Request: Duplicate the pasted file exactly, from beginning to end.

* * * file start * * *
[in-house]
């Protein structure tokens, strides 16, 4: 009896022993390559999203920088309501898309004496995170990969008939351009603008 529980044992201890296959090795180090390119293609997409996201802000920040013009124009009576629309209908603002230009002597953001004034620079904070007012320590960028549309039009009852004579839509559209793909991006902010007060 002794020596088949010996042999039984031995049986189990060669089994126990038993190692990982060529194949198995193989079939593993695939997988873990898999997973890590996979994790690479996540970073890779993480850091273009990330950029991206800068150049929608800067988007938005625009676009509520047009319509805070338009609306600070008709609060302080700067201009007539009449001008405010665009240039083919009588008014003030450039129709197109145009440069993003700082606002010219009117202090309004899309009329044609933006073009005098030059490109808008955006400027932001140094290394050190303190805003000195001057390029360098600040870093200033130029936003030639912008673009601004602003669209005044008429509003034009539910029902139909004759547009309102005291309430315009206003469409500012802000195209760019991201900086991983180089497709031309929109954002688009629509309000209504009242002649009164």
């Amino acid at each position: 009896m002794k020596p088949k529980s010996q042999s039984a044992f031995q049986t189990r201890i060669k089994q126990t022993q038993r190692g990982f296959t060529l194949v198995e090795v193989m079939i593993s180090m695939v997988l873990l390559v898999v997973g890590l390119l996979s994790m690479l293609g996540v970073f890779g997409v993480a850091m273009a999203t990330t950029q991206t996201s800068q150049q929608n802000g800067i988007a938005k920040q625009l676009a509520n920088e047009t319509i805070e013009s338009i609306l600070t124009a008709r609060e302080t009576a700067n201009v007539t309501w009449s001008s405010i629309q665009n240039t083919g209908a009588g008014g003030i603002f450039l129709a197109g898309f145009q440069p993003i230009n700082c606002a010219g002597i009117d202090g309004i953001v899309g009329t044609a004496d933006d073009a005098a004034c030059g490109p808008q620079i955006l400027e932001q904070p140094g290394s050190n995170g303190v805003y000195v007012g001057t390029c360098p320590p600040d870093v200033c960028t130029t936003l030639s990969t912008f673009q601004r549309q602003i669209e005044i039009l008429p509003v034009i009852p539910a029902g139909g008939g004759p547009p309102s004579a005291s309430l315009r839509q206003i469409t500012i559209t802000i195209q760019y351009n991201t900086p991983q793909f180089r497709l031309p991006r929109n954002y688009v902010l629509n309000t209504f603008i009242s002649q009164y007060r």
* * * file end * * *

[in-house]
């Protein structure tokens, strides 16, 4: 009896022993390559999203920088309501898309004496995170990969008939351009603008 529980044992201890296959090795180090390119293609997409996201802000920040013009124009009576629309209908603002230009002597953001004034620079904070007012320590960028549309039009009852004579839509559209793909991006902010007060 002794020596088949010996042999039984031995049986189990060669089994126990038993190692990982060529194949198995193989079939593993695939997988873990898999997973890590996979994790690479996540970073890779993480850091273009990330950029991206800068150049929608800067988007938005625009676009509520047009319509805070338009609306600070008709609060302080700067201009007539009449001008405010665009240039083919009588008014003030450039129709197109145009440069993003700082606002010219009117202090309004899309009329044609933006073009005098030059490109808008955006400027932001140094290394050190303190805003000195001057390029360098600040870093200033130029936003030639912008673009601004602003669209005044008429509003034009539910029902139909004759547009309102005291309430315009206003469409500012802000195209760019991201900086991983180089497709031309929109954002688009629509309000209504009242002649009164």
């Amino acid at each position: 009896m002794k020596p088949k529980s010996q042999s039984a044992f031995q049986t189990r201890i060669k089994q126990t022993q038993r190692g990982f296959t060529l194949v198995e090795v193989m079939i593993s180090m695939v997988l873990l390559v898999v997973g890590l390119l996979s994790m690479l293609g996540v970073f890779g997409v993480a850091m273009a999203t990330t950029q991206t996201s800068q150049q929608n802000g800067i988007a938005k920040q625009l676009a509520n920088e047009t319509i805070e013009s338009i609306l600070t124009a008709r609060e302080t009576a700067n201009v007539t309501w009449s001008s405010i629309q665009n240039t083919g209908a009588g008014g003030i603002f450039l129709a197109g898309f145009q440069p993003i230009n700082c606002a010219g002597i009117d202090g309004i953001v899309g009329t044609a004496d933006d073009a005098a004034c030059g490109p808008q620079i955006l400027e932001q904070p140094g290394s050190n995170g303190v805003y000195v007012g001057t390029c360098p320590p600040d870093v200033c960028t130029t936003l030639s990969t912008f673009q601004r549309q602003i669209e005044i039009l008429p509003v034009i009852p539910a029902g139909g008939g004759p547009p309102s004579a005291s309430l315009r839509q206003i469409t500012i559209t802000i195209q760019y351009n991201t900086p991983q793909f180089r497709l031309p991006r929109n954002y688009v902010l629509n309000t209504f603008i009242s002649q009164y007060r």